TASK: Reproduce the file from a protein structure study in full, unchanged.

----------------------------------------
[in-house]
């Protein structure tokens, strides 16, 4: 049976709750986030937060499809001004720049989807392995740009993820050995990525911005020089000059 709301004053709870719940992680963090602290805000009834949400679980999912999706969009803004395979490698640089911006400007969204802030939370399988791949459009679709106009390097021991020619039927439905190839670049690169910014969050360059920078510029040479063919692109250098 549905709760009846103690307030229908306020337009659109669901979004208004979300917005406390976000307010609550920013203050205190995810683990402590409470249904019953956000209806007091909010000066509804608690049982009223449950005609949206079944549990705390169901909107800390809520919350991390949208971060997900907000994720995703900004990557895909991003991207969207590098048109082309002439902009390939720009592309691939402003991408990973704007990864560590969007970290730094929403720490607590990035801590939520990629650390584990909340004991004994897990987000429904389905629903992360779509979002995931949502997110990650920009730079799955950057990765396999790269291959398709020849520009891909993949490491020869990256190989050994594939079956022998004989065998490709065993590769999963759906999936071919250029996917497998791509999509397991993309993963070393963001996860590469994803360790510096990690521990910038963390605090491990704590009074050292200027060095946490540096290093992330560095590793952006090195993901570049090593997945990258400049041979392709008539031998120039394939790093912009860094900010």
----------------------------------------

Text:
[in-house]
């Protein structure tokens, strides 16, 4: 049976709750986030937060499809001004720049989807392995740009993820050995990525911005020089000059 709301004053709870719940992680963090602290805000009834949400679980999912999706969009803004395979490698640089911006400007969204802030939370399988791949459009679709106009390097021991020619039927439905190839670049690169910014969050360059920078510029040479063919692109250098 549905709760009846103690307030229908306020337009659109669901979004208004979300917005406390976000307010609550920013203050205190995810683990402590409470249904019953956000209806007091909010000066509804608690049982009223449950005609949206079944549990705390169901909107800390809520919350991390949208971060997900907000994720995703900004990557895909991003991207969207590098048109082309002439902009390939720009592309691939402003991408990973704007990864560590969007970290730094929403720490607590990035801590939520990629650390584990909340004991004994897990987000429904389905629903992360779509979002995931949502997110990650920009730079799955950057990765396999790269291959398709020849520009891909993949490491020869990256190989050994594939079956022998004989065998490709065993590769999963759906999936071919250029996917497998791509999509397991993309993963070393963001996860590469994803360790510096990690521990910038963390605090491990704590009074050292200027060095946490540096290093992330560095590793952006090195993901570049090593997945990258400049041979392709008539031998120039394939790093912009860094900010």